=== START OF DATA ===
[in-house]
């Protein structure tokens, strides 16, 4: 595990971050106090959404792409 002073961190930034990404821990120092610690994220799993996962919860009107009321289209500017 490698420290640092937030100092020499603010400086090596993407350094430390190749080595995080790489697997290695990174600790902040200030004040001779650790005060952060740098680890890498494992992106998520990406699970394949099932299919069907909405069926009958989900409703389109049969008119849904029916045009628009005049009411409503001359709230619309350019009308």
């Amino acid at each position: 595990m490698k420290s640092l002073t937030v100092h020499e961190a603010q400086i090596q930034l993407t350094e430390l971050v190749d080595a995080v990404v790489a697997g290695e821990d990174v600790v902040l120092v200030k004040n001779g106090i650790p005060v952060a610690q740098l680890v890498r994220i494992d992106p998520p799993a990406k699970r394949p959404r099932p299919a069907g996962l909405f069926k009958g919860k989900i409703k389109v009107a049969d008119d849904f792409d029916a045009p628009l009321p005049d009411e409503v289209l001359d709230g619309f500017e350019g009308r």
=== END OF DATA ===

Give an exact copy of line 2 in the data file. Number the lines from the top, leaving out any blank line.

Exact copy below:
């Protein structure tokens, strides 16, 4: 595990971050106090959404792409 002073961190930034990404821990120092610690994220799993996962919860009107009321289209500017 490698420290640092937030100092020499603010400086090596993407350094430390190749080595995080790489697997290695990174600790902040200030004040001779650790005060952060740098680890890498494992992106998520990406699970394949099932299919069907909405069926009958989900409703389109049969008119849904029916045009628009005049009411409503001359709230619309350019009308």